This showcases the problem. The textures are muddier. The lighting is noticeably less real. The shadows are less dynamic. If you look at the lights above the main character’s head in the E3 version the look like they have real depth, on the PC release they look blurry and painted on by the world’s laziest artist. And that’s the PC! It’s running at maximum graphics, all features enabled. I was playing on a console, which wouldn’t even look this good. I might as well have been playing the game with my dad’s glasses on, or playing a different game entirely. I would sue these guys for false advertising if I knew what that meant.

Seriously though, we were promised the game would look like the one on the left, and that it would run on consoles. Let’s relate this back to pre-ordering. You went into the store in let’s say May. The game comes out in November. That’s six months of which they have your money, and you haven’t even received a product. Why in the world would a company have the desire to back up their claims of graphics, game play, story, or even just technical competence if you’ve already given them your money. They know that if you had waited to see reviews of this game before it came out you would have hopefully saved your money for food and water for your starving children. So what do they do? They offer you a crap tier consolation prize in the form of pre-order bonuses. Oh boy, a skin for a gun, an exclusive pet, oh boy a DLC level that’s just made up of already made assets. These bonuses are there to trick you into giving up your money, with little to no effort from the publisher or developer in order to give you anything worth while. It’s a cheap con to make sure that you’re in their pocket before they even have to provide you with anything. It’s seriously a stupid concept. There is one pre-order concept that especially pisses me off.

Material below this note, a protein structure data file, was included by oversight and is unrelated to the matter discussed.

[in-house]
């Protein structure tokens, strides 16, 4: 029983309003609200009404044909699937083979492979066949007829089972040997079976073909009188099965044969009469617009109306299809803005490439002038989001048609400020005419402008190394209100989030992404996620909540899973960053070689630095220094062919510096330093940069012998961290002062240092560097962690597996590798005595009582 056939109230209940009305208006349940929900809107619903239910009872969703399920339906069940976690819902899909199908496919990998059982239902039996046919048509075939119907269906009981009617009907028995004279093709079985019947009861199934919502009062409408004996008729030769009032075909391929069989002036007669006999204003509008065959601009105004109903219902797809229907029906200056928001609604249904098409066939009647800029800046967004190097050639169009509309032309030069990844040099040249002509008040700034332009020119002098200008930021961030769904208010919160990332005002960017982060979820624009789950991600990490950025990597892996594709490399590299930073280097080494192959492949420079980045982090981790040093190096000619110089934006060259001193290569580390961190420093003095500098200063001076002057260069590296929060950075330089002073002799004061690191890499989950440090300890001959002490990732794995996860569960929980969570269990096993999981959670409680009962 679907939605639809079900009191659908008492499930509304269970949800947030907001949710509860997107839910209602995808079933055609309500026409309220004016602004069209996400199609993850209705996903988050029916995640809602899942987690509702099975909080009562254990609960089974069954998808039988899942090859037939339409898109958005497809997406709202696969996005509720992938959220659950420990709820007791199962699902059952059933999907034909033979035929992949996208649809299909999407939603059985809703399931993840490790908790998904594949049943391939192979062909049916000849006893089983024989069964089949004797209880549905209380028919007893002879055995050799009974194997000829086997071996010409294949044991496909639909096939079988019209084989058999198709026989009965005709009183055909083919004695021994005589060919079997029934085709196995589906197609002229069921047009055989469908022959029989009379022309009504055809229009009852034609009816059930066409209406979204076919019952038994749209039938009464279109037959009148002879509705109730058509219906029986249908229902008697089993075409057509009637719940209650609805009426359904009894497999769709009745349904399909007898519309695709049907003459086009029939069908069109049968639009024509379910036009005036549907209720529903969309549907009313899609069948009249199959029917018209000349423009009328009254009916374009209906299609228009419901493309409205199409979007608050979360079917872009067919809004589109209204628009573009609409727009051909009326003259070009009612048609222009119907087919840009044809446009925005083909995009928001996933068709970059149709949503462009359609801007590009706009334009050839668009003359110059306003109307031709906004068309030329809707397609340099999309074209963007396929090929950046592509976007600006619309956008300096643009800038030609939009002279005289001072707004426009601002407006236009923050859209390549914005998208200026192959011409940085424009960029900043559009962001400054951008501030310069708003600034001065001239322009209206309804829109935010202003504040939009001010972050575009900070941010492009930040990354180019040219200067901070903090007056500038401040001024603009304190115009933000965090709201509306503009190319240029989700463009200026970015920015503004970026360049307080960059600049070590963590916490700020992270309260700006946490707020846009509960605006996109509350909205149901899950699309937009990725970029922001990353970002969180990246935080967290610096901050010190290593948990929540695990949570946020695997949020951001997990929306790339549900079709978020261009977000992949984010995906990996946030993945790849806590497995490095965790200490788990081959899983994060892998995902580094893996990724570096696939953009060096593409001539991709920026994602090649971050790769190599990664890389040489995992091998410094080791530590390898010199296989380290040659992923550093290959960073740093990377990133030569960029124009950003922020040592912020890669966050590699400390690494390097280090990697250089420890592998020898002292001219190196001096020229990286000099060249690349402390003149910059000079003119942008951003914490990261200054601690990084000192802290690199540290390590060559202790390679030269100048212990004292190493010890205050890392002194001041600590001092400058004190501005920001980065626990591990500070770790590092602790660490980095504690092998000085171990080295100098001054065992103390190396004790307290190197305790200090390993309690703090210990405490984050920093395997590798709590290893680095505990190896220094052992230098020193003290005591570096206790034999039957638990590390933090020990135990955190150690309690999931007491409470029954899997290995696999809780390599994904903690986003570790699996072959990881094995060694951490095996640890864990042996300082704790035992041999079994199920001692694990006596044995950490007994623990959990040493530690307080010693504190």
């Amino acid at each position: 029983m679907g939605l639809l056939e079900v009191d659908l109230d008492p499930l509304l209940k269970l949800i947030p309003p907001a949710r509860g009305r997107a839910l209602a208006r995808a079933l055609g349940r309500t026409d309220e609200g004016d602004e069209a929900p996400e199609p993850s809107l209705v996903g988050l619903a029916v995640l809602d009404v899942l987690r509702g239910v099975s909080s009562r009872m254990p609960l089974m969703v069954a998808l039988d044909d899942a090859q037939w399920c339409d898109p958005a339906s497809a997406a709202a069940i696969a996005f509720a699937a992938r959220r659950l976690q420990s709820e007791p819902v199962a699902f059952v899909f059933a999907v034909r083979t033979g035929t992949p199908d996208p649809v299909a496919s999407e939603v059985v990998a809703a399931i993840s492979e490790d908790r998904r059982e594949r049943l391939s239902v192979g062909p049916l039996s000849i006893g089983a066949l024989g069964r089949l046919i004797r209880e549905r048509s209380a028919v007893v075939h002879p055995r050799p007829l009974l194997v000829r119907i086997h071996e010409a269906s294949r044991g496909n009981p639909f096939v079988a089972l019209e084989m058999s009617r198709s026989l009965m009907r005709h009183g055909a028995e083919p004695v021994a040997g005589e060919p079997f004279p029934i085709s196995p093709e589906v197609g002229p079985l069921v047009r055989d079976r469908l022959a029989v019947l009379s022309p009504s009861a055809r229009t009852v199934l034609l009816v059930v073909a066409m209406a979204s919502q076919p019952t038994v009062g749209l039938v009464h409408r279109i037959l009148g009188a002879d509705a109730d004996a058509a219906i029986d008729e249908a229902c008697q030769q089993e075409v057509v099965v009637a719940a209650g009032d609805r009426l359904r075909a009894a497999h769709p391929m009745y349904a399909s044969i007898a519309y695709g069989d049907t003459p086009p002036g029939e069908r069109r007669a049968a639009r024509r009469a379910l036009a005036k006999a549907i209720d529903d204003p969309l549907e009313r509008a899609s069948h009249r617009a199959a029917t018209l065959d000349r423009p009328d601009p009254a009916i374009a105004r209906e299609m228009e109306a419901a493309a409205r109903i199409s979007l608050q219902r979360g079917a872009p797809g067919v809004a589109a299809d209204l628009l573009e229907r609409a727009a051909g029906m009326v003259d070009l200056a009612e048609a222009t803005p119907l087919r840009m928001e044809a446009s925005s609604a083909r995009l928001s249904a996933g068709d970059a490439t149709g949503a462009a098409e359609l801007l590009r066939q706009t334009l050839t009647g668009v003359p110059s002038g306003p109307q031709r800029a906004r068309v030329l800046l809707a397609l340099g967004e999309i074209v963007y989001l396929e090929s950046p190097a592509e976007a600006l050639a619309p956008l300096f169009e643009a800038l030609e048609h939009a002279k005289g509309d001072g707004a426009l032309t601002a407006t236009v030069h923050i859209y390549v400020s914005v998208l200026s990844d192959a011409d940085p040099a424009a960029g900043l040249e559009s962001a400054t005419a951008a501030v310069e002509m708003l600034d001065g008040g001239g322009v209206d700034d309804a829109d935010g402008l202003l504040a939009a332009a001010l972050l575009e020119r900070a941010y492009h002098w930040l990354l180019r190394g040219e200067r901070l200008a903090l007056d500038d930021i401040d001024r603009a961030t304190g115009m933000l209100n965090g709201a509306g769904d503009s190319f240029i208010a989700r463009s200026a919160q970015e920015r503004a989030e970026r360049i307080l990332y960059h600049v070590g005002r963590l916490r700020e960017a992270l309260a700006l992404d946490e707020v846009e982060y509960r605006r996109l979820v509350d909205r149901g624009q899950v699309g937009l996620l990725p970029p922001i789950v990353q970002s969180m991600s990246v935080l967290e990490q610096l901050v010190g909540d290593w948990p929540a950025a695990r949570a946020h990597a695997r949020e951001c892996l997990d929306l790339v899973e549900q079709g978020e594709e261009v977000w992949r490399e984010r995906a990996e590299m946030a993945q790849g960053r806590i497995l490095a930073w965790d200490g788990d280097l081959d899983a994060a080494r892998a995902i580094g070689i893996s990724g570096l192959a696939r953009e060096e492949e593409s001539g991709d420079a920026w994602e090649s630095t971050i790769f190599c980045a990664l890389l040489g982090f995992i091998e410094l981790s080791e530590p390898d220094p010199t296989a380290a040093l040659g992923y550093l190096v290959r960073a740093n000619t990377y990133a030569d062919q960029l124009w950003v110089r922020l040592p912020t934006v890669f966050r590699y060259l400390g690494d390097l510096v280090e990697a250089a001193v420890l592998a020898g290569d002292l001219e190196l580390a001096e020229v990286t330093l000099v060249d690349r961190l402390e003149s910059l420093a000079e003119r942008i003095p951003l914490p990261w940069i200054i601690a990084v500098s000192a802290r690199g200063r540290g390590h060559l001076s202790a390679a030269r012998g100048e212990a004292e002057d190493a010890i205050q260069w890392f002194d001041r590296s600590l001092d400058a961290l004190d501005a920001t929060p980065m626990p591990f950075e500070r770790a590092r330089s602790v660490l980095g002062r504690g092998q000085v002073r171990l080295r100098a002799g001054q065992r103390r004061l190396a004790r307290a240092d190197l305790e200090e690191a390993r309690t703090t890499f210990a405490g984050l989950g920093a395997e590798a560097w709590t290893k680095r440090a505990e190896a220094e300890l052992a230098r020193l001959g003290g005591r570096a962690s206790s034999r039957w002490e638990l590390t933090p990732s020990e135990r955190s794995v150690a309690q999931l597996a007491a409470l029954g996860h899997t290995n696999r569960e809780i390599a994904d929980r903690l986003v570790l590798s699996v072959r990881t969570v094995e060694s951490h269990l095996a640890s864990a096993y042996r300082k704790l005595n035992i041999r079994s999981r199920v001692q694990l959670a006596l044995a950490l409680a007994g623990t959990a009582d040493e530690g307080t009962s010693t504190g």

I am a huge “Mass Effect” fan. If you ask any of my friends, they will ask you what my favorite things are, It goes “Mass Effect”, food and “Mass Effect.” In that order. However, when “Mass Effect 3” was being released they announced a pre-order bonus. A brand new whole mission that would add about 30 minutes of game play to the game, as well as a new character to talk to. The best part was that you got it for free just for pre-ordering! That’s amazing! However, as the game got closer to release it was found out that the pre-order bonus downloadable content (or DLC for short) was already on the discs that were being shipped. That meant that it was already on the game you just bought. The DLC you just bought was essentially a piece of code that allowed you access that part of the game. On the game you just bought for full retail price. That really angered me. That is actively trying to screw over the consumer. It is truly an anti-consumer policy. The concept of pre-ordering as a way to get access to a game you already paid for should be unthinkable, but instead it became rather common, and this the phrase “Day one DLC” was coined. This leads me really well into my second problem that needs solving: DLC.